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Our quantitative data points are meant to provide a high-level understanding of factors in equity risk models for Lgi Homes Inc. Portfolio managers use these models to forecast risk, optimize portfolios and review performance.
We show how LGIH stock compares to 2,000+ US-based stocks, and to peers in the Construction sector and New Single-Family Housing Construction (except For-Sale Builders) industry.
Please do not consider this data as investment advice. Data is downloaded from sources we deem reliable, but errors may occur.
LGI Homes is a Texas-based builder of new construction homes and housing developments, with its development projects mostly focused in the southwestern region of the United States. According to Builder Magazine, LGI Homes is the 10th largest home builder in the United States. 2013, the company announced the pricing of its initial public offering: 9,000,000 shares at $11 per share. 2019, LGI Homes closed 7,690 homes, which was an 18.1% increase over 2018. Home sales revenue in 2019 was $1.8 billion, a 22.2% increase over 2018. LGI Homes was founded in 2003 in The Woodlands, Texas by Thomas Lipar and began building in the Houston area. LGI Homes focuses on entry-level housing in the vicinity of major metropolitan areas. Its primary customer is the first-time homebuyer. The company saw sales trend upward from 2006 to 2008, when it was the only builder in the Builder Magazine Top-200 builders to generate unit sales and see revenue growth across that period. The company's growth slowed in 2009, when LGI Homes experienced a 9% drop in home sales, year-over-year.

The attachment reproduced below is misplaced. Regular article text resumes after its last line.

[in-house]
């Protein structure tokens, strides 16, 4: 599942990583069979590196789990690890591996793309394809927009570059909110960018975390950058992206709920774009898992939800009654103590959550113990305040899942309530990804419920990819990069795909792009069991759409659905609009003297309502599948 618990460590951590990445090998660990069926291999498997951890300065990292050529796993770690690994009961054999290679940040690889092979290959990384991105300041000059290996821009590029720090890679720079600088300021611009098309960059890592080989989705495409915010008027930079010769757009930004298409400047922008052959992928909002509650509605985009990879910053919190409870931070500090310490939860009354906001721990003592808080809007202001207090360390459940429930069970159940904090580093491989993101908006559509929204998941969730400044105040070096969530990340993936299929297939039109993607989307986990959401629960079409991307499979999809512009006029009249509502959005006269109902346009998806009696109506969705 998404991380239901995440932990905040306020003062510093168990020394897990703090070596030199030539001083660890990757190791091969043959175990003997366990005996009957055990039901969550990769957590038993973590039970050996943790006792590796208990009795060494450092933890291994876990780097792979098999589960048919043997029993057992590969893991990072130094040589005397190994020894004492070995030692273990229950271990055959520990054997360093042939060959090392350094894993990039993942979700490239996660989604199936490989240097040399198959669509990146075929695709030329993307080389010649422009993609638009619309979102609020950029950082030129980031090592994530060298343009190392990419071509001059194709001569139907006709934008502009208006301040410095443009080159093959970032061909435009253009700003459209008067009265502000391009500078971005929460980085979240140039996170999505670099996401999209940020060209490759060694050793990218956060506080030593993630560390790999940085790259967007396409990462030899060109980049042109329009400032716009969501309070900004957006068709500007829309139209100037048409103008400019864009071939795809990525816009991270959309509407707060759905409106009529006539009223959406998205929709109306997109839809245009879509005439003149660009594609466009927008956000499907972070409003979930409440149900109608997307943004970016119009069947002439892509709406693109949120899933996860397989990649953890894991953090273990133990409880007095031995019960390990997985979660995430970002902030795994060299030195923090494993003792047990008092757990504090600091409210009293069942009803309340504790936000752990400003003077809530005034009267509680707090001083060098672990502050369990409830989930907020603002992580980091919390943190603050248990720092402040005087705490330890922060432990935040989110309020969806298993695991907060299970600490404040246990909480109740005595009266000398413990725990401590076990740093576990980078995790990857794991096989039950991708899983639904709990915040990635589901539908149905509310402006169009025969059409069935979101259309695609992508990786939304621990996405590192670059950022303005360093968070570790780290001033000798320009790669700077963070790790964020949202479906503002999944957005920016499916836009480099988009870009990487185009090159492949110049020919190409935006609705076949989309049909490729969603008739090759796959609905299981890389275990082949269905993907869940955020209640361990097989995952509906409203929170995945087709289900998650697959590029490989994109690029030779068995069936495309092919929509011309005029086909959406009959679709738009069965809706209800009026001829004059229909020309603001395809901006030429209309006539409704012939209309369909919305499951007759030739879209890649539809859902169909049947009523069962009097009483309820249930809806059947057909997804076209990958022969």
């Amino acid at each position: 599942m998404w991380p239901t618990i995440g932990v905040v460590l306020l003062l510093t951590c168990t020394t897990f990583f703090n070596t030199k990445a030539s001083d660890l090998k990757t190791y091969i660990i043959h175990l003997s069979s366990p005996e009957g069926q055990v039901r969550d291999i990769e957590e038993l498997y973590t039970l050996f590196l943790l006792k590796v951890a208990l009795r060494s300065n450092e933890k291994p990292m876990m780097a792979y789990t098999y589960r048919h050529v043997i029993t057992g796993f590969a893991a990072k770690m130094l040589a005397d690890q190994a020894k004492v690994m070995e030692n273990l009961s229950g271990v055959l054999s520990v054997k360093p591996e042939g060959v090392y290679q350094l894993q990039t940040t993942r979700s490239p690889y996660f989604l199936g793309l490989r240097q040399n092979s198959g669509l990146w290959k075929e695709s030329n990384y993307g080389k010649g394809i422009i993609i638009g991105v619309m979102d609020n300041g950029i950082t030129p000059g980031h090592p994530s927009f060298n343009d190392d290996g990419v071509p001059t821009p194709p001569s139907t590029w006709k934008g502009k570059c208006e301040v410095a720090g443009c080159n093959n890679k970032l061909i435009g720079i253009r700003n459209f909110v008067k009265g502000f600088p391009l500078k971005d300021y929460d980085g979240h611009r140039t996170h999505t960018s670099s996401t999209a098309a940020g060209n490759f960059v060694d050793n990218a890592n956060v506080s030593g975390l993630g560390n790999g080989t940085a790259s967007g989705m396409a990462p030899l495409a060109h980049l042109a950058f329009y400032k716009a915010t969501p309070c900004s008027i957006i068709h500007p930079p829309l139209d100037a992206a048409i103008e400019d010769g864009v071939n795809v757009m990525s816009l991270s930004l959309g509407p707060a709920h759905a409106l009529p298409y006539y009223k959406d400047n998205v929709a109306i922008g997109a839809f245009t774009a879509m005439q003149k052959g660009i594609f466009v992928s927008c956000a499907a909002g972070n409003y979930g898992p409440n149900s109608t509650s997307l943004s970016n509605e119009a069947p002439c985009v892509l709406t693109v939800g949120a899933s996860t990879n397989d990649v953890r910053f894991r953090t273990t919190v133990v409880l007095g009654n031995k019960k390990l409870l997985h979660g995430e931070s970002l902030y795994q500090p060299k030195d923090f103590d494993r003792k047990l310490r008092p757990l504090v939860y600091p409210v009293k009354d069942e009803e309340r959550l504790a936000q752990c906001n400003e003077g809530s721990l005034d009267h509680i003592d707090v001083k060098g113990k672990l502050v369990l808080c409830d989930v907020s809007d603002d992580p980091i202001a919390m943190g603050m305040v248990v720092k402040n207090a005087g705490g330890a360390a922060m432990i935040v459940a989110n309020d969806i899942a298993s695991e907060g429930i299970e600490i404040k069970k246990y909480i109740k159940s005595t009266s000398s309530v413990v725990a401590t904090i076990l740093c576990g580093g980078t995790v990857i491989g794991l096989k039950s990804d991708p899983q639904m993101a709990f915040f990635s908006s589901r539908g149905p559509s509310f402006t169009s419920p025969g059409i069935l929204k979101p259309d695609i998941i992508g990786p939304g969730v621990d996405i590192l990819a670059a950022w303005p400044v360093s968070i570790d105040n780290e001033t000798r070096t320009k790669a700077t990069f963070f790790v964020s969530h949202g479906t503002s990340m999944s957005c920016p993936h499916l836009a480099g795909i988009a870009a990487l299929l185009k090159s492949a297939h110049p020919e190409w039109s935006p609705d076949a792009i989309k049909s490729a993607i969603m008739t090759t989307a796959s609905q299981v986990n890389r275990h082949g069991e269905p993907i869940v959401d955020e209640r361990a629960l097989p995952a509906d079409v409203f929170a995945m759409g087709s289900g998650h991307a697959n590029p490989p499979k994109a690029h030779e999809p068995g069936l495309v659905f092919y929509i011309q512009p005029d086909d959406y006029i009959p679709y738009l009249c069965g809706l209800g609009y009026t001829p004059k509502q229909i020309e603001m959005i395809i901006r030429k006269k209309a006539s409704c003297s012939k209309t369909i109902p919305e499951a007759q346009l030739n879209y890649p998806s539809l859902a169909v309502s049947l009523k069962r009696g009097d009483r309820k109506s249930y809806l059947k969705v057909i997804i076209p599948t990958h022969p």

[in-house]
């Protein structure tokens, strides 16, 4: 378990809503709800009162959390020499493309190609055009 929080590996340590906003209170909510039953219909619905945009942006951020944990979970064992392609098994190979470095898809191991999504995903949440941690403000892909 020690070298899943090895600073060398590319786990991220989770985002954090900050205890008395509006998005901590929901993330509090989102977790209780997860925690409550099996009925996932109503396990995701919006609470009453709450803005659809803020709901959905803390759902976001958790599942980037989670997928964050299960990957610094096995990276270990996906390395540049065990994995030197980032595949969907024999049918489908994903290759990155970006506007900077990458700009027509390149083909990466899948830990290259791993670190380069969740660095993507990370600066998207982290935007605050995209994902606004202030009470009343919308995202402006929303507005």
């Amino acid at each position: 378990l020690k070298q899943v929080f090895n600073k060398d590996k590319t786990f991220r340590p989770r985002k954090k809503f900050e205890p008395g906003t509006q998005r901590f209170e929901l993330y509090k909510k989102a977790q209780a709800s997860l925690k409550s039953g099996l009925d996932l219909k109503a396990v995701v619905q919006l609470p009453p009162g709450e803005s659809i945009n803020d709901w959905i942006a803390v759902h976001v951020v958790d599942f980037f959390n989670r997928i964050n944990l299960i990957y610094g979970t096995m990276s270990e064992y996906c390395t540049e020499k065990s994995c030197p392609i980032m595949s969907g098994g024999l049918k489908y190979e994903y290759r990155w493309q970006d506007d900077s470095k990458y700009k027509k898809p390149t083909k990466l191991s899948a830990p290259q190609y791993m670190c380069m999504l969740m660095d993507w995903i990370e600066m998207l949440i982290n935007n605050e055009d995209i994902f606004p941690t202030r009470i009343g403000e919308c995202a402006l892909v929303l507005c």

Many of the following risk metrics are standardized and transformed into quantitative factors in institutional-level risk models.
Rankings below represent percentiles from 1 to 100, with 1 being the lowest rating of risk.
Stocks with higher beta exhibit higher sensitivity to the ups and downs in the market. (↑↑)
Stocks with higher market capitalization often have lower risk. (↑↓)
Higher average daily dollar volume over the past 30 days implies lower liquidity risk. (↑↓)
Higher price momentum stocks, aka recent winners, equate to lower risk for many investors. (↑↓)
Style risk factors often include measures of profitability and payout levels.
Companies with higher earnings generally provide lower risk. (↑↓)
Companies with higher dividend yields, if sustaintable, are perceived to have lower risk. (↑↓)
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